Ten Years of iPhone: How the iPhone Revolutionized Mobile Technology
While CES’s 50th anniversary might have been at the forefront of everyone’s attention last week, another important tech milestone was reached: Apple’s iPhone turned ten. Over the past decade, the iPhone has not only revolutionized technology but also the way we travel, work, communicate, and consume information. It’s worth mentioning that the iPhone isn’t the only device in this arena anymore and that it certainly has had help in disrupting the mobile landscape. However, the iPhone has contributed to a significant shift in the way we use mobile technology.
The iPhone introduced us to the world of apps with the arrival of the App Store on the iPhone 3G in 2008. Nine short years later, most of us can’t imagine a life without our favourite apps. From banking, to getting around, to connecting with people via social networks, apps have become a part of our daily routine and enable us to get more done than ever before.
Getting around in an unfamiliar area could be a very frustrating exercise before we had GPS built into our phones. Sure, you could purchase a GPS device for your vehicle but it was expensive and unhelpful when it came to walking. Paper maps also left a lot to be desired and don’t even get me started on the subject of asking strangers for directions. While the iPhone wasn’t the first with built-in GPS, it definitely made using GPS on a phone popular.
Phones had built-in cameras long before the iPhone hit the scene but I can’t recall ever being tempted to replace my point-and-shoot with my flip phone. These days, the cameras on our smartphones make the dedicated cameras we used ten years ago look like child’s play. The quality of the photos I can take with my iPhone now is just astonishing. And what’s more, the front-facing camera has spawned a new type of photograph: the selfie.
Staying connected to work and email certainly wasn’t a new idea by the time the iPhone came out. In fact, Research in Motion had largely cornered that market with its BlackBerry devices. Since BlackBerry devices were secure, worked seamlessly with Microsoft Exchange, and could be integrated with corporate apps, corporate IT departments were reluctant to stray from them. However, it wasn’t long before everyone from employees to CEOs wanted to branch out into iPhones and, eventually, Android devices. This led to a new approach to mobility in the workplace: BYOD, or Bring Your Own Device. Under the BYOD model, employees can choose and purchase their own device instead of being bound to company issued devices.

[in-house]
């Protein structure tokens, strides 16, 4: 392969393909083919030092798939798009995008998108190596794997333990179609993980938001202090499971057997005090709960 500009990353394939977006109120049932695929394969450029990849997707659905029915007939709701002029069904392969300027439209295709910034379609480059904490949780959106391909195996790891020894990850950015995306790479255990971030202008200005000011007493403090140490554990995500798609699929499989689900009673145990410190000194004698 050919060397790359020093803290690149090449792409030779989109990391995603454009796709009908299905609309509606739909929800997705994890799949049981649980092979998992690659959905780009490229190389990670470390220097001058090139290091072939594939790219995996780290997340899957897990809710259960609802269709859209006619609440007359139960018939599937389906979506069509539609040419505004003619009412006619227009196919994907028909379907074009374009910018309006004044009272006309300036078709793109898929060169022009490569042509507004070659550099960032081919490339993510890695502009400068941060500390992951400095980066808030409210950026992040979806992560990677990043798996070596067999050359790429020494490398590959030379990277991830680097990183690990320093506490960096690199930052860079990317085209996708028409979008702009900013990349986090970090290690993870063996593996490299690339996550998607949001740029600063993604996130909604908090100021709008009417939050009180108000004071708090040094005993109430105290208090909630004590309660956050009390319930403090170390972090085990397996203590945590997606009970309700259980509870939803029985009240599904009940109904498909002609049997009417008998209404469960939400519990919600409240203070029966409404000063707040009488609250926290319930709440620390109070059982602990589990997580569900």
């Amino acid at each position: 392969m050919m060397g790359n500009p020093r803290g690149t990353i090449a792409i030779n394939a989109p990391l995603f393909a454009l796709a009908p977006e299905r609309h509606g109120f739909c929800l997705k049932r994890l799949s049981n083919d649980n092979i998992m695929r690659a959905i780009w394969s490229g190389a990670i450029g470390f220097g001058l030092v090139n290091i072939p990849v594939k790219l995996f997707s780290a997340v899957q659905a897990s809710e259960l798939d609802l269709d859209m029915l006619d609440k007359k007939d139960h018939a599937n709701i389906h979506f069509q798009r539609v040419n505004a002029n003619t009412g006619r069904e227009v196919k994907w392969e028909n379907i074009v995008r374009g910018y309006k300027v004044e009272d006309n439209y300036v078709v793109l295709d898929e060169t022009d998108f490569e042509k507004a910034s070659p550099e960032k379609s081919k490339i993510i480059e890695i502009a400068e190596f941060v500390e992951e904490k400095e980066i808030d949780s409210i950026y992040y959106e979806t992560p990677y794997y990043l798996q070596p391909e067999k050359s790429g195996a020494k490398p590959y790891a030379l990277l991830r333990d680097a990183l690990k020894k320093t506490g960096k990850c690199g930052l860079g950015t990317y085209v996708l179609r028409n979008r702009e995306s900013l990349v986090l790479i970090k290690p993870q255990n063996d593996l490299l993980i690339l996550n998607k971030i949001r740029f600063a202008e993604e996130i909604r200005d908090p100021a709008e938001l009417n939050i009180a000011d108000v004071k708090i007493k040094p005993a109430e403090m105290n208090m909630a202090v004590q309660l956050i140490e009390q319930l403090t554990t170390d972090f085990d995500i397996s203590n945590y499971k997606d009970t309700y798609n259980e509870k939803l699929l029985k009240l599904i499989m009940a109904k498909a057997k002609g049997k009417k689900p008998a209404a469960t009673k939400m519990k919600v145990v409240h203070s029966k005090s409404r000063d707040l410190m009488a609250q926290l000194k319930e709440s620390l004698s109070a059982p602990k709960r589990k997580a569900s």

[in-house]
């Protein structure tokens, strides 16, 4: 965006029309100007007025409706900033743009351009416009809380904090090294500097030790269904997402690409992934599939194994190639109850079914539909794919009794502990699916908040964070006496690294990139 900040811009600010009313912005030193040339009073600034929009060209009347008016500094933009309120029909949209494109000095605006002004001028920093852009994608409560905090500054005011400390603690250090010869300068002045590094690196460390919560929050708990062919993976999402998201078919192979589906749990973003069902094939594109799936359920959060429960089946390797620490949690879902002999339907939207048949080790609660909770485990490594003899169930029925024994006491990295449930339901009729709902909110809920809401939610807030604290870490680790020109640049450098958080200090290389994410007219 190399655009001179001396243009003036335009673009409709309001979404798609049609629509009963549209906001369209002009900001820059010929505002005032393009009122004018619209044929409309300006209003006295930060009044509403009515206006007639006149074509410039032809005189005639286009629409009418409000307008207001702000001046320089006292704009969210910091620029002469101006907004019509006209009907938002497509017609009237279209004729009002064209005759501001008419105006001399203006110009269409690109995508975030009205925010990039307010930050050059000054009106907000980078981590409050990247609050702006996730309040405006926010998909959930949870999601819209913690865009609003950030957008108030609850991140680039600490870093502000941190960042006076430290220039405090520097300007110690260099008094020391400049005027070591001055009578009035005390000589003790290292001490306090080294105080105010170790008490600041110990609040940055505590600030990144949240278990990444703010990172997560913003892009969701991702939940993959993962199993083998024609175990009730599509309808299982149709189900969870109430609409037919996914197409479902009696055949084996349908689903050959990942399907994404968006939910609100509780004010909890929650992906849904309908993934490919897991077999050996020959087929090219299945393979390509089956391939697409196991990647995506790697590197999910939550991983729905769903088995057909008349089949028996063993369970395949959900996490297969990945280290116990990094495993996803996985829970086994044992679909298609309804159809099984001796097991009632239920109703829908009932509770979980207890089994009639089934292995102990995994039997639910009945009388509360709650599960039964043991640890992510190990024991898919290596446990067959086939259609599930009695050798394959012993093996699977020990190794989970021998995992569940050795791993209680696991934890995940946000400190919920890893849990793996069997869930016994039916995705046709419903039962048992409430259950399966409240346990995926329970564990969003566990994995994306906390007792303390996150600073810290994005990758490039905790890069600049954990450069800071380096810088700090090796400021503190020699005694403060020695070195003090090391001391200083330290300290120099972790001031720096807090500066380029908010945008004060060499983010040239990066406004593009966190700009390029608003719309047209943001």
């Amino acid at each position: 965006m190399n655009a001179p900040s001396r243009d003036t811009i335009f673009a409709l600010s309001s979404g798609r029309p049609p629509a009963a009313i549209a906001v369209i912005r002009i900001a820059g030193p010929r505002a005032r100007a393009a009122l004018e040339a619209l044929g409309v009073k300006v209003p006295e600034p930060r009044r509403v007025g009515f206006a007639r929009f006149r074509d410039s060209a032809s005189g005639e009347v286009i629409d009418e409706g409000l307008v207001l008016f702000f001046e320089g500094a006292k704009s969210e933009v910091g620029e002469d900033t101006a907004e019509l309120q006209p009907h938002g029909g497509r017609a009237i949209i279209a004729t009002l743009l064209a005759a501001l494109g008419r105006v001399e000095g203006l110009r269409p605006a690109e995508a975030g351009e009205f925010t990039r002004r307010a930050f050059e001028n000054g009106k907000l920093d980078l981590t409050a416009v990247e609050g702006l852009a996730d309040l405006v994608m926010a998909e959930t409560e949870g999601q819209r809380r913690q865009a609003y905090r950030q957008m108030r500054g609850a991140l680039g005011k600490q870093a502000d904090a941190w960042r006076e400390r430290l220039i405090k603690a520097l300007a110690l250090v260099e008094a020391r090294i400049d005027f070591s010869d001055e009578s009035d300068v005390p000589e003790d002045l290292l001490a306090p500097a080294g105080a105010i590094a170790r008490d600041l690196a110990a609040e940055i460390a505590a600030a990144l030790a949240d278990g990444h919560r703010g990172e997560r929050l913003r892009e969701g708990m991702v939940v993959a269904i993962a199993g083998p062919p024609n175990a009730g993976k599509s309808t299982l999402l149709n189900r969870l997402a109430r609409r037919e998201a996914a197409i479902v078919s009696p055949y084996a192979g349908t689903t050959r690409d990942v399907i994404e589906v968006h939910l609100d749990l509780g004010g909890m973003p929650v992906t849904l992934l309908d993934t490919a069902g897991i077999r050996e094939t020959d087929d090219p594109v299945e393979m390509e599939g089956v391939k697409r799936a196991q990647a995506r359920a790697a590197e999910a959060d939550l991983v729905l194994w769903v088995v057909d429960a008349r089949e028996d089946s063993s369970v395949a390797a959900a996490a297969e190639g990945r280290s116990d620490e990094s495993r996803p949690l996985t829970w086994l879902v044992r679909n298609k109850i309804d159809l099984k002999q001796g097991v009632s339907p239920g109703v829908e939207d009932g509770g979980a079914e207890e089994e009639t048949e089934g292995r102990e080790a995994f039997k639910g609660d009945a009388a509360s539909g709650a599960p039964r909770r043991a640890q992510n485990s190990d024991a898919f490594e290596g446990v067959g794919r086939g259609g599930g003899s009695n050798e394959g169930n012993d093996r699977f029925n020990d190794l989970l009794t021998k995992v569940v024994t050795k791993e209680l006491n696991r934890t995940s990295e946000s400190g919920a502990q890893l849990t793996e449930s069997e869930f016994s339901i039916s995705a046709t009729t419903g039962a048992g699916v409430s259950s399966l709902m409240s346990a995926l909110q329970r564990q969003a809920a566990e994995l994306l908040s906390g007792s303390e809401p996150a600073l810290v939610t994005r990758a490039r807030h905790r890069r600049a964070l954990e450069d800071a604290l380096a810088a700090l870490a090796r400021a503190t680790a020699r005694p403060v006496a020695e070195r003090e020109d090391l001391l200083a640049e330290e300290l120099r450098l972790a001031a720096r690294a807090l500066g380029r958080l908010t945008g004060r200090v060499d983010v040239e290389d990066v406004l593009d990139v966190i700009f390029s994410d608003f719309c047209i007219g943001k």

Starting with the iPhone, smartphones have greatly improved the text messaging experience. Many of us have forgotten that before the iPhone, SMS or text messages came through as separate files. Each time you received one, you were forced to open a new file and you had to open each message individually to go back and review a conversation. These days, we enjoy threaded conversations that keep everything together in a neat little package. Not to mention that keyboards have improved by leaps and bounds and we now have a wide range of emojis that can express any mood. All this has resulted in the death of phone calls. These days, we’re definitely more inclined to text than to talk on the phone.